Home > Biking

Pimp Bike: Full Shimano XTR Rebuild

Support us! GearJunkie may earn a small commission from affiliate links in this article. Learn More


Our criteria for equipment was simple: We would cherry-pick in an attempt to use the best gear in the world. The venue, a week-long adventure race in Chile, demanded at least as much. It was the fall of 2010, and my four-person squad, Team GearJunkie/YogaSlackers, was prepping for what would be our toughest physical challenge to date.

In this column, I have written extensively on the experience that followed. In February, our team traveled to the start line of the 2011 Wenger Patagonian Expedition Race, an event with trekking, kayaking, and mountain biking on a 400+ mile course in wilderness on South America’s southern tip. After seven days of effort, we emerged battered and broken, feet destroyed from huge treks, scraped and cut up, our thighs numb from a long final bike, to claim 2nd place in the epic event.

Scenes from the 2011 Wenger Patagonian Exped Race; the author leads the pack on top

This article covers the bike I used in the Wenger Patagonian race. It’s the same base model as I used in 2010 — Giant’s Anthem X1 — though “pimped” and made lighter weight with a full wheel and component upgrade to make the bike an even speedier off-road beast.

The Anthem X1, which I review here, is an excellent bike as it comes stock for $3,700. How do you upgrade an already quite able-bodied bike? I went to the source of where parts on most bikes like this come from, Shimano Inc., and asked exactly as such.

The answer was a full component upgrade, from brakes to handlebars to wheels. Shimano, with its latest XTR M980 Race groupset and Shimano PRO parts, would increase speed, efficiency, and comfort, my Shimano contact touted. A bonus: My bike could drop a pound or more in weight, a big deal for a race like the Patagonia event where every ounce counts.

Carbon-fiber Shimano PRO handlebar

The scale of what came next is a bit fantasyland, even I admit. In short, Shimano shipped GearJunkie a box of its greatest new parts and hired a local master bike mechanic to strip my Anthem down and rebuild it with XTR and Shimano’s new carbon-fiber PRO components. I would have a completely pimped demo bike to ride in Patagonia, a pro-level machine dialed with the best of what Shimano could muster.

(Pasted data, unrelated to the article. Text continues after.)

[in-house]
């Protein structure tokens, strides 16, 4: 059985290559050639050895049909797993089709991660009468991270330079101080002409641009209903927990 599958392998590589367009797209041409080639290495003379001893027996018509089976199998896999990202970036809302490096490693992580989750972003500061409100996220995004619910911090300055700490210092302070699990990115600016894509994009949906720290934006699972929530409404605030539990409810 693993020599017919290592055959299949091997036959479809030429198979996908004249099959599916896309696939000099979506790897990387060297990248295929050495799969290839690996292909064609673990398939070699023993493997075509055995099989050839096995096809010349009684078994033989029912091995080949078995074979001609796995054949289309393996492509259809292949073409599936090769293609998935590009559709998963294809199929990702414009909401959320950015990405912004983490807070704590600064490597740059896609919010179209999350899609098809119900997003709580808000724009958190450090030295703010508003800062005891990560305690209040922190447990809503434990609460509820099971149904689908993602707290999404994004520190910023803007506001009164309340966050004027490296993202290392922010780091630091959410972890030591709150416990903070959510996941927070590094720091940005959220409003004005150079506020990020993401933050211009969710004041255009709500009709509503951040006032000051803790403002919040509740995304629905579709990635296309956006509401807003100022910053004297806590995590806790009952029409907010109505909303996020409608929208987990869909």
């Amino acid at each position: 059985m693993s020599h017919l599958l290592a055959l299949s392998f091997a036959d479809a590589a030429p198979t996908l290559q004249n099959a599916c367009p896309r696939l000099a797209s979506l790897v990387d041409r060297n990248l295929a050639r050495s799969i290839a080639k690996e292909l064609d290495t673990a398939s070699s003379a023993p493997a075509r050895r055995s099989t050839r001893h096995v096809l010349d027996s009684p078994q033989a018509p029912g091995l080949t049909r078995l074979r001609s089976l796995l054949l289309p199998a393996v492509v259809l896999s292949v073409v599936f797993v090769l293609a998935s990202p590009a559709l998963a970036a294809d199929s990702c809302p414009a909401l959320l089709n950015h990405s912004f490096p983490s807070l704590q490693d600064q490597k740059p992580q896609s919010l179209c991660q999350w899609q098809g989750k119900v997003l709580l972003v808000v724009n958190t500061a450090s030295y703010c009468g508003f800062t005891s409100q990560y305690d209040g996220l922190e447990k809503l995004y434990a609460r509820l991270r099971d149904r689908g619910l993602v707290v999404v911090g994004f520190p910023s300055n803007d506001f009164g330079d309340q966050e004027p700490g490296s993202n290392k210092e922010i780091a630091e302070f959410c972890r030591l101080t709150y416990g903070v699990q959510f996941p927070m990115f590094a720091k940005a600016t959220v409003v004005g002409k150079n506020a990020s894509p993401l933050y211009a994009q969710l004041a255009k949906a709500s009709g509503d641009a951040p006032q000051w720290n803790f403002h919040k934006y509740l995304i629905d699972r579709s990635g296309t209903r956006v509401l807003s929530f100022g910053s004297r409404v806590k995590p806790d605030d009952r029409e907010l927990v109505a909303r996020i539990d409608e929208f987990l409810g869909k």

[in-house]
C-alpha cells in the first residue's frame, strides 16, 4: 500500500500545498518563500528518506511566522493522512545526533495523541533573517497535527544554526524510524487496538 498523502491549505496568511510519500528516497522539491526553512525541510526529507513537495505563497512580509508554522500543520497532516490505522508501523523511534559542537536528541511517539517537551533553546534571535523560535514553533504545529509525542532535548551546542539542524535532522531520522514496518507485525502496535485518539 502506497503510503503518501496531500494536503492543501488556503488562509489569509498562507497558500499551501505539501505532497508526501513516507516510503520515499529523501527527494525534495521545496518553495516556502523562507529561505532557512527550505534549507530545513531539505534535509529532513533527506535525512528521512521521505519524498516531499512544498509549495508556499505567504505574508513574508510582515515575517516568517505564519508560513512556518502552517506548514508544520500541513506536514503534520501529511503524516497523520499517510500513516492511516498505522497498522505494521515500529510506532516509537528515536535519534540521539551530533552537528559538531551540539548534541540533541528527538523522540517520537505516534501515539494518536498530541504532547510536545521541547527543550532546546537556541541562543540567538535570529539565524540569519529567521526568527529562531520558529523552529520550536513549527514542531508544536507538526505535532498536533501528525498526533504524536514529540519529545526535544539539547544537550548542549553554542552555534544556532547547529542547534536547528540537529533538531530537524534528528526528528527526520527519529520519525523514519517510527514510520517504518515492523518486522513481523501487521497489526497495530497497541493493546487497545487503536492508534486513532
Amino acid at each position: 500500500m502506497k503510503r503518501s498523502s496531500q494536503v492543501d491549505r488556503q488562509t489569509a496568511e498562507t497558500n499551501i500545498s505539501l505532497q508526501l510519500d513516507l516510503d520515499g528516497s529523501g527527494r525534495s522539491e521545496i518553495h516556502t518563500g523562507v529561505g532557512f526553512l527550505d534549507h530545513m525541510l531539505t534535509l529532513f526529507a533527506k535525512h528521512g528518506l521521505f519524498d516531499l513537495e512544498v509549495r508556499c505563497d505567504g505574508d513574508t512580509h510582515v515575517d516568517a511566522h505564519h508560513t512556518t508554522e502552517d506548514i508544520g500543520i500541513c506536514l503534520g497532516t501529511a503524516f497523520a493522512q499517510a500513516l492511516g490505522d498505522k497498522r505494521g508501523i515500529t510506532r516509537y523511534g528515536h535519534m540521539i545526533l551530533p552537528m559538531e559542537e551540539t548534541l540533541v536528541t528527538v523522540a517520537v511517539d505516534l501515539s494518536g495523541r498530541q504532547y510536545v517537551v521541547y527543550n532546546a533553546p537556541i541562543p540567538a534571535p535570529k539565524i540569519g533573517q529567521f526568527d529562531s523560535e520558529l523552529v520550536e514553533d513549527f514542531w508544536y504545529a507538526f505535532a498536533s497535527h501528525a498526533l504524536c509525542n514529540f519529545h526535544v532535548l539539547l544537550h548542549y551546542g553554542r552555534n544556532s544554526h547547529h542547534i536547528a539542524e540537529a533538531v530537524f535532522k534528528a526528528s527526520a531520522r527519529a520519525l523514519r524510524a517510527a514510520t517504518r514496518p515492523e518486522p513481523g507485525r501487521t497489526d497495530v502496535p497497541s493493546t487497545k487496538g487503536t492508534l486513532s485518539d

The end product — an Anthem X1 frame, RockShox fork, and glittering Shimano XTR and PRO parts all around — was an inspiring sight. I picked up the pimped bike at a local shop in January, gave it a few short test rides in the Minnesota snow, and then boxed it up for the long flight to Chile.

My XTR Race parts list from Shimano had included cranks and bottom bracket parts, disc brake system and rotors, derailleurs, a chain, cassette sprocket, shift levers, and wheels. The company’s PRO components, which comprised the cockpit area of the bike, included carbon and composite pieces like a flat bar, stem, post, and XR handle grips.

XTR crank and wheel

The rubber grips cost $19.99. Most everything else Shimano loaned us for the build was expectedly pricey, from the tubeless wheels — $1,499.99 for the set! — to $600+ into the cranks and chainwheel area, and a rear derailleur, the XTR GS 10-speed, that goes for $220. The Shimano PD-M985 pedals were $250. Overall cost for parts on the Giant/Shimano fantasy bike spiked past $2,500.

Tires were from Michelin, the Wild Race’R model, and they worked with the Shimano wheels as a bombproof tubeless setup. The light but grippy tread rolled fast and was perfect for the dirt roads and double-tracks in Patagonia this year.

When the Giant came home from the shop, it weighed more than a pound less and it looked like new. The “before weight” for this size-large, dual-suspension mountain bike was 24.84 pounds on the bike shop’s scale. After, the weight was 23.3 pounds, ripped looking and lean.

Michelin Wild Race’R

Beyond weight loss, what does $2,500 in Shimano parts get you? The upgrade, in general, netted this bike higher-quality materials, stronger as well as lighter parts, plus easier shifting due to top-notch derailleurs and a new type of chain; more-powerful brakes; tubeless tires; and a sleek wheelset that spun noticeably faster than the stock set that came on the Giant bike.

continued on next page. . .

Subscribe Now

Sign up to receive GearJunkie content direct to your inbox.

Subscribe Now

Sign up to receive GearJunkie content direct to your inbox.